Chapter 20 of Title II of the U.S. Code, otherwise known as “EMERGENCY POWERS TO ELIMINATE BUDGET DEFICITS,” provides in excruciating detail, written into 17 separate sections of the chapter, instructions to the president of the United States on how to prepare a sequestration order. Not only does Congress forbid agencies from picking and choosing which programs in the agency will be targeted for cuts, but it also forbids them from singling out projects and activities within any of the programs they manage for disproportionate reductions. As a result, the FAA cannot choose the obvious candidate for absorbing the 2013 sequester reduction—grants for airport construction, a program that will have virtually no near-term impact on the country or the traveling public. It cannot even choose among the various projects or activities within Air Traffic Operations to identify programs or activities that could be cut more than others. Everything must be cut the same.

If one were to quibble with the FAA’s implementation of sequestration, it could be argued that the agency has assumed more latitude in implementing the cuts than the law allows. In particular, they have attempted to make major reductions in the contract-tower program, a grant program that subsidizes the hiring of controllers for mostly smaller local airports. If the courts see this as a “program” within the sequestration definition of program, project, and activity, however, these reductions would not be permitted by the law. There is little doubt that the agency is trying to protect the public from increased danger and inconvenience by eliminating air-traffic-control services to these small airports with few flights and passengers in order to avoid even larger cuts at larger more heavily used airports, but it appears to me that they are vulnerable in court if the disproportionate cuts they are exacting against the contract-tower program are challenged.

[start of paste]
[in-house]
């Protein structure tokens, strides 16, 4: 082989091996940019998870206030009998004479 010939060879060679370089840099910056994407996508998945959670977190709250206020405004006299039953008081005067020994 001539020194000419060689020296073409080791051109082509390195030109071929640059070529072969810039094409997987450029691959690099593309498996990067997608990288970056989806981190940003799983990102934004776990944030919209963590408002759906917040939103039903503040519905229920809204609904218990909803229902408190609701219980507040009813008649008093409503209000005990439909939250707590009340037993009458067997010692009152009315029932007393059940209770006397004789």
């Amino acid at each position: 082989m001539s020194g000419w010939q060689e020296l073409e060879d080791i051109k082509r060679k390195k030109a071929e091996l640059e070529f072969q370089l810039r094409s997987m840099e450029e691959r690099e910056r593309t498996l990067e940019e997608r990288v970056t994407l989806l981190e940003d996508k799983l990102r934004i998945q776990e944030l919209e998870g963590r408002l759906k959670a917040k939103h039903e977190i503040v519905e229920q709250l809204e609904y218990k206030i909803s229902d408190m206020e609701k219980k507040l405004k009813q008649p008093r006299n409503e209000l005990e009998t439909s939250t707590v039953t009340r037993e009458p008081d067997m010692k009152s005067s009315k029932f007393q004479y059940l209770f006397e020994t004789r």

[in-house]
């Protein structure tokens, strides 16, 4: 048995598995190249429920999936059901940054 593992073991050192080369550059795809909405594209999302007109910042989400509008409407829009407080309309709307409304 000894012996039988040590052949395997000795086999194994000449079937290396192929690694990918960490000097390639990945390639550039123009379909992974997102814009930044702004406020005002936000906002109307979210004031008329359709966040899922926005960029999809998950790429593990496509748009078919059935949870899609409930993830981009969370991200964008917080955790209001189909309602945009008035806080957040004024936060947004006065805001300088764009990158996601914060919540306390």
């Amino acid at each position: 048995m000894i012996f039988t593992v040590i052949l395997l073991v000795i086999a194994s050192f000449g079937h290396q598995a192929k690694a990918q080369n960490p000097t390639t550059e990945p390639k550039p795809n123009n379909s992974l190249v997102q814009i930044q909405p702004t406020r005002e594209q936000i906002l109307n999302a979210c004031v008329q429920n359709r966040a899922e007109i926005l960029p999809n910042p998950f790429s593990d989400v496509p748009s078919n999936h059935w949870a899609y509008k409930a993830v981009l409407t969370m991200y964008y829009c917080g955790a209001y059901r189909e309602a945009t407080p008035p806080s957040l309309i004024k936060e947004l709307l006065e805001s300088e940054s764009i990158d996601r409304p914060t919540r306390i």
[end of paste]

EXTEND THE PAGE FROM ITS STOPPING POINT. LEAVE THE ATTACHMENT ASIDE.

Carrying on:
Now Calio is suing the FAA, saying they shouldn’t do what Congress has ordered. His lawyers make the remarkably lame argument that the FAA is not bound to follow the across-the-board requirements for programs, projects, and activities because the funding was provided in a continuing resolution rather than a regular appropriation bill. That argument is not likely to take the association very far, however, if the judge bothers to read the pertinent sections of the continuing resolution. Section 1102 of Division F states, “Appropriations made by (this act) shall be available to the extent and in the manner that would be provided by the pertinent appropriations Act.” Section 1105 of that same division states, “Except as otherwise expressly provided in this division, the requirements, authorities, conditions, limitations and other provisions of the appropriations Acts … shall continue in effect.”

Perhaps it would have been better to spend some money to have lawyers read the legislation while there was still time to repeal it, rather than paying for a meritless lawsuit to provide cover for the industry’s inept performance in protecting its own interests.

Scott Lilly is a Senior Fellow at the Center for American Progress.

The positions of American Progress, and our policy experts, are independent, and the findings and conclusions presented are those of American Progress alone. A full list of supporters is available here. American Progress would like to acknowledge the many generous supporters who make our work possible.


Scott Lilly

Senior Fellow